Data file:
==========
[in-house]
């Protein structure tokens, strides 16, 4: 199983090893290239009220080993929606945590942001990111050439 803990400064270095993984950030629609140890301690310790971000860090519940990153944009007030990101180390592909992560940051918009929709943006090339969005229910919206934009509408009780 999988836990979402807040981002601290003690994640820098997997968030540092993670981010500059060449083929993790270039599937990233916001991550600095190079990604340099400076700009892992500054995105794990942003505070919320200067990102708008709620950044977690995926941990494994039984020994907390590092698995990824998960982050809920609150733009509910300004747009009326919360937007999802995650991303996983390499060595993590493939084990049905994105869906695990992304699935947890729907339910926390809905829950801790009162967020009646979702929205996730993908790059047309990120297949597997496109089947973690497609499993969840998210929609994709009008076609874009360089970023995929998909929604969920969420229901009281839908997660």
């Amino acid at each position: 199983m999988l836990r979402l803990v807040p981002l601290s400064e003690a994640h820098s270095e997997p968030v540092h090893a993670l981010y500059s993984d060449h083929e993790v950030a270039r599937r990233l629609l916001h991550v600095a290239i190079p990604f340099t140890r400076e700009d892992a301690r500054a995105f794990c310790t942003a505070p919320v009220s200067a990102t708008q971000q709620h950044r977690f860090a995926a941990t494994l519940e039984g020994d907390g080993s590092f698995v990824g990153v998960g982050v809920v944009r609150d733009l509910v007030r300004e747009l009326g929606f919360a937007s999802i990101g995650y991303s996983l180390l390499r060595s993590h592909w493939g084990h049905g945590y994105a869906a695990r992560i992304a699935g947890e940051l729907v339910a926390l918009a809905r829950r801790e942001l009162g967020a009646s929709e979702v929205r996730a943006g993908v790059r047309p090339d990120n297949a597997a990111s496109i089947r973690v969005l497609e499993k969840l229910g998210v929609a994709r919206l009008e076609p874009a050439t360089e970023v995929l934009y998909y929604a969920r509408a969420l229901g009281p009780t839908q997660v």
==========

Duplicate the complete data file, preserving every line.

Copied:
[in-house]
């Protein structure tokens, strides 16, 4: 199983090893290239009220080993929606945590942001990111050439 803990400064270095993984950030629609140890301690310790971000860090519940990153944009007030990101180390592909992560940051918009929709943006090339969005229910919206934009509408009780 999988836990979402807040981002601290003690994640820098997997968030540092993670981010500059060449083929993790270039599937990233916001991550600095190079990604340099400076700009892992500054995105794990942003505070919320200067990102708008709620950044977690995926941990494994039984020994907390590092698995990824998960982050809920609150733009509910300004747009009326919360937007999802995650991303996983390499060595993590493939084990049905994105869906695990992304699935947890729907339910926390809905829950801790009162967020009646979702929205996730993908790059047309990120297949597997496109089947973690497609499993969840998210929609994709009008076609874009360089970023995929998909929604969920969420229901009281839908997660």
């Amino acid at each position: 199983m999988l836990r979402l803990v807040p981002l601290s400064e003690a994640h820098s270095e997997p968030v540092h090893a993670l981010y500059s993984d060449h083929e993790v950030a270039r599937r990233l629609l916001h991550v600095a290239i190079p990604f340099t140890r400076e700009d892992a301690r500054a995105f794990c310790t942003a505070p919320v009220s200067a990102t708008q971000q709620h950044r977690f860090a995926a941990t494994l519940e039984g020994d907390g080993s590092f698995v990824g990153v998960g982050v809920v944009r609150d733009l509910v007030r300004e747009l009326g929606f919360a937007s999802i990101g995650y991303s996983l180390l390499r060595s993590h592909w493939g084990h049905g945590y994105a869906a695990r992560i992304a699935g947890e940051l729907v339910a926390l918009a809905r829950r801790e942001l009162g967020a009646s929709e979702v929205r996730a943006g993908v790059r047309p090339d990120n297949a597997a990111s496109i089947r973690v969005l497609e499993k969840l229910g998210v929609a994709r919206l009008e076609p874009a050439t360089e970023v995929l934009y998909y929604a969920r509408a969420l229901g009281p009780t839908q997660v």